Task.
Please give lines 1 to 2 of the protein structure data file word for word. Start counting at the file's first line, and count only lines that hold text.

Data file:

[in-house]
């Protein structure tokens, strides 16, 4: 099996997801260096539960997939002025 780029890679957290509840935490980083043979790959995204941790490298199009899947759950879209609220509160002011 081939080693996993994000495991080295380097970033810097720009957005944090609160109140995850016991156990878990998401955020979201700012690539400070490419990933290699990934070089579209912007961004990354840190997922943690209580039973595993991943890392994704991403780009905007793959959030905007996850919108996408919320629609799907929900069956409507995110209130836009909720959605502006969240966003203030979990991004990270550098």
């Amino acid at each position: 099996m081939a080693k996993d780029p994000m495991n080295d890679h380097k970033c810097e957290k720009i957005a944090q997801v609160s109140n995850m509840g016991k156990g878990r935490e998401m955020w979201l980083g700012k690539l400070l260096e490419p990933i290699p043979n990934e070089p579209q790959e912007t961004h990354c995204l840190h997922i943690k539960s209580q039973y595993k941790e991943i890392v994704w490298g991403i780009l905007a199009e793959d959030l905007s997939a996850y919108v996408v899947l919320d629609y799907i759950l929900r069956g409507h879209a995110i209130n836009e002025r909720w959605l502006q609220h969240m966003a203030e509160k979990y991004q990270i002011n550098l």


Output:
[in-house]
């Protein structure tokens, strides 16, 4: 099996997801260096539960997939002025 780029890679957290509840935490980083043979790959995204941790490298199009899947759950879209609220509160002011 081939080693996993994000495991080295380097970033810097720009957005944090609160109140995850016991156990878990998401955020979201700012690539400070490419990933290699990934070089579209912007961004990354840190997922943690209580039973595993991943890392994704991403780009905007793959959030905007996850919108996408919320629609799907929900069956409507995110209130836009909720959605502006969240966003203030979990991004990270550098």